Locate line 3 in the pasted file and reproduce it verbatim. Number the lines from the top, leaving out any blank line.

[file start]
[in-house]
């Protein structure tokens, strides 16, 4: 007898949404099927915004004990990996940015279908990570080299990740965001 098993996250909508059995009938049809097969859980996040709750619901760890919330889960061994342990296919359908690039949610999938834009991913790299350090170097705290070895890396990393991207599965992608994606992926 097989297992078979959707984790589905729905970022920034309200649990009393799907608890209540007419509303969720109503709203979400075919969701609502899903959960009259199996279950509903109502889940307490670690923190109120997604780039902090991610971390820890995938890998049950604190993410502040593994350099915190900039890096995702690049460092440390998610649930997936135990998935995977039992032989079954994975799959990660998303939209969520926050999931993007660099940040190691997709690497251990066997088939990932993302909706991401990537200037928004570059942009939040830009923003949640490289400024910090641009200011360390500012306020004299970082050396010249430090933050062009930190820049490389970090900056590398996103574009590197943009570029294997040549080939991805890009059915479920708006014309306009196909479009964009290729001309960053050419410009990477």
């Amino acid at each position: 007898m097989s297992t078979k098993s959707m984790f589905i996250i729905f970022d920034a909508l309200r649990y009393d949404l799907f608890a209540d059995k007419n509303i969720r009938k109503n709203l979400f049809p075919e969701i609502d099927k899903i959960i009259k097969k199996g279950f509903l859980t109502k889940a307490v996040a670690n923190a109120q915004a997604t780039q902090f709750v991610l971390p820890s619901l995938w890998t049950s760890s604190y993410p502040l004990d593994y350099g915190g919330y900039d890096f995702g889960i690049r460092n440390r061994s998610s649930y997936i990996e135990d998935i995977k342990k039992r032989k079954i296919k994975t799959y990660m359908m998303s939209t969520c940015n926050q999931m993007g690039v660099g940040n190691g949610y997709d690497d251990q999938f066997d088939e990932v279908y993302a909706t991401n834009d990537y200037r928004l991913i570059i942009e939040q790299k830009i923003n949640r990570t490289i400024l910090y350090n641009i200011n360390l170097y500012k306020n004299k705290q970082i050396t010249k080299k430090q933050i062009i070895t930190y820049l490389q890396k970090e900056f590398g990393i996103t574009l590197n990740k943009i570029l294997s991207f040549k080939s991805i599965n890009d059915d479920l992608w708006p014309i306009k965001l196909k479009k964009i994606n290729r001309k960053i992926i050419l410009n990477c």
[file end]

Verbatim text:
């Amino acid at each position: 007898m097989s297992t078979k098993s959707m984790f589905i996250i729905f970022d920034a909508l309200r649990y009393d949404l799907f608890a209540d059995k007419n509303i969720r009938k109503n709203l979400f049809p075919e969701i609502d099927k899903i959960i009259k097969k199996g279950f509903l859980t109502k889940a307490v996040a670690n923190a109120q915004a997604t780039q902090f709750v991610l971390p820890s619901l995938w890998t049950s760890s604190y993410p502040l004990d593994y350099g915190g919330y900039d890096f995702g889960i690049r460092n440390r061994s998610s649930y997936i990996e135990d998935i995977k342990k039992r032989k079954i296919k994975t799959y990660m359908m998303s939209t969520c940015n926050q999931m993007g690039v660099g940040n190691g949610y997709d690497d251990q999938f066997d088939e990932v279908y993302a909706t991401n834009d990537y200037r928004l991913i570059i942009e939040q790299k830009i923003n949640r990570t490289i400024l910090y350090n641009i200011n360390l170097y500012k306020n004299k705290q970082i050396t010249k080299k430090q933050i062009i070895t930190y820049l490389q890396k970090e900056f590398g990393i996103t574009l590197n990740k943009i570029l294997s991207f040549k080939s991805i599965n890009d059915d479920l992608w708006p014309i306009k965001l196909k479009k964009i994606n290729r001309k960053i992926i050419l410009n990477c």